Last week the men returned to Wales, where even more death awaited them…
Manawyddan laid her gently down on a pile of straw and went back inside.
“Branwen is dead,” he announced shortly.
Gasps came from the circle of men.
“Gruddieu, this is your fault,” cried Pryderi.
“No blame,” whispered Manawyddan. “Death was a relief for her.”
The next day they buried Branwen by the river Alaw, resting for ever by the stream. Then they took the head, which had slept since Ireland, and continued for Harlech, to be greeted with the news that Manawyddan’s cousin had usurped the High Kingship of England and Wales while they were away. There was nothing but relief in Manawyddan’s heart at this news.
They feasted in the court at Harlech as they had been instructed, and Bran’s head woke up and talked to them all. Manawyddan was able to relieve some of his burden by telling his brother everything that had happened.
They continued their journey towards the South, and embarked for Grassholm. It grew bigger and bigger before their eyes, a green plain on the sea, sparkling with white seabirds. In the middle of the island stood a noble looking hall, and above it fluttered three noble birds, one green, one gold, and one white.
“My mother’s birds have come,” breathed Pryderi.
As soon as he stepped onto shore, relief flowed through Manawyddan’s chest. Here, in this little pocket outside of space and time, they could refresh themselves.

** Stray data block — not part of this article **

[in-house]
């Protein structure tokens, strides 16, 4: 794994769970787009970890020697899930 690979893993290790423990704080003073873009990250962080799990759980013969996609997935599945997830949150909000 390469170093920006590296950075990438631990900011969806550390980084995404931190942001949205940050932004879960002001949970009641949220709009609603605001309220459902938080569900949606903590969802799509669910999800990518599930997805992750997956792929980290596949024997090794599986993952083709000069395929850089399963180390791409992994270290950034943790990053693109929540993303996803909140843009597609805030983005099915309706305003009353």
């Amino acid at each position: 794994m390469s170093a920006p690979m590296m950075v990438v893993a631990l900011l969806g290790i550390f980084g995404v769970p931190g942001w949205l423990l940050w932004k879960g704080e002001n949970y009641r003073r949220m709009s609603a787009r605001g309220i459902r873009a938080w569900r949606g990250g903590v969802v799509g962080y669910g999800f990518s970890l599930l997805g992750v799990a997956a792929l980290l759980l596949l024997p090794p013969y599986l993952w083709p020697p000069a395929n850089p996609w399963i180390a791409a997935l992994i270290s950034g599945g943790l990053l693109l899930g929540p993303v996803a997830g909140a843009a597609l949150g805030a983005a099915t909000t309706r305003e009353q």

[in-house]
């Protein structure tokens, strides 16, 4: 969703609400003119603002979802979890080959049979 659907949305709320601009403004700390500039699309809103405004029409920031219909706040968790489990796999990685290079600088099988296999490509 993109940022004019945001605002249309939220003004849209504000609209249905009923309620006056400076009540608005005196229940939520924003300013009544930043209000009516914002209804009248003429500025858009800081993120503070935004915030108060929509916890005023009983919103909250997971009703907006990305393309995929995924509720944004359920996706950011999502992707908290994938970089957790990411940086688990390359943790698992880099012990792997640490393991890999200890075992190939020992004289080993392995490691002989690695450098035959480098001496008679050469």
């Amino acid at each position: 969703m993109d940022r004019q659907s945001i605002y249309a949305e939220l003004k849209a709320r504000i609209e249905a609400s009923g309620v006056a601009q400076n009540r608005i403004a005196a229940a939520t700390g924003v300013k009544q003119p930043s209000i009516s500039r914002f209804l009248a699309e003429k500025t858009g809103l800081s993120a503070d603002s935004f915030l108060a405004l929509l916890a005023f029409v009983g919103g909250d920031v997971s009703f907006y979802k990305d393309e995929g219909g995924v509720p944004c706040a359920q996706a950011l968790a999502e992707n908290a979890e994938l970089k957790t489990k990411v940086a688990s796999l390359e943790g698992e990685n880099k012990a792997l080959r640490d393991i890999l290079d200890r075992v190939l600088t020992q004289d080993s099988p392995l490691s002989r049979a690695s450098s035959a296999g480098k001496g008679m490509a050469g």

They entered the hall, finding one door on either side, and a table groaning with food. Manawyddan set up the head at one end of the table, and they began.
So, between magical birdsong, and hours of talking with Bran, a day passed, and another, and another…
One day, Heilyn, the curious one, was getting restless. He had eaten all of the chicken the day before and it hadn’t yet reappeared. He wandered round the hall as the others still munched away at the table.
Suddenly he stopped by a door. “Guys!” he cried. “I wonder what’s behind this?”
All the others stopped eating and watched. They had no more idea what was behind it either, but each one felt a cold rock settle on their insides.
Heilyn grasped the ornately carved handle, and pulled.
The grey sea was revealed and beyond that…the mainland, a dark heavy mass on the horizon. As the men stared, grief rushed in like a chill wind and settled on their hearts. A thunk sounded behind them, and Manawyddan turned to see Bran’s head lying sideways, eyes closed.
He rose. “Well, we know what we must do now, my companions.”
They set sail again, around the south of England and to the Thames. They walked up the hill – more of a little lump, really – and buried the head.
Manawyddan stamped the last mound of earth into place and looked at the other men, who were already talking excitedly about going home. Not him. He had no home to go to.
He felt a gentle stare on his back, and turned to see the young, golden-haired lord of Dyfed watching him.
“Lord, you seem sad. Can I help you at all?”
Manawyddan smiled at the young lad, even if it was but a shadow of what it used to be. “Thank you, lord, but I doubt it.”
It would be like refusing to play fetch with a puppy if he didn’t speak. “Well, lord, it is only because I have no home to go back to, unlike all you others.”
“Perhaps I can help with that, actually,” said Pryderi, his eyes lighting up. “My lord, attend to me.”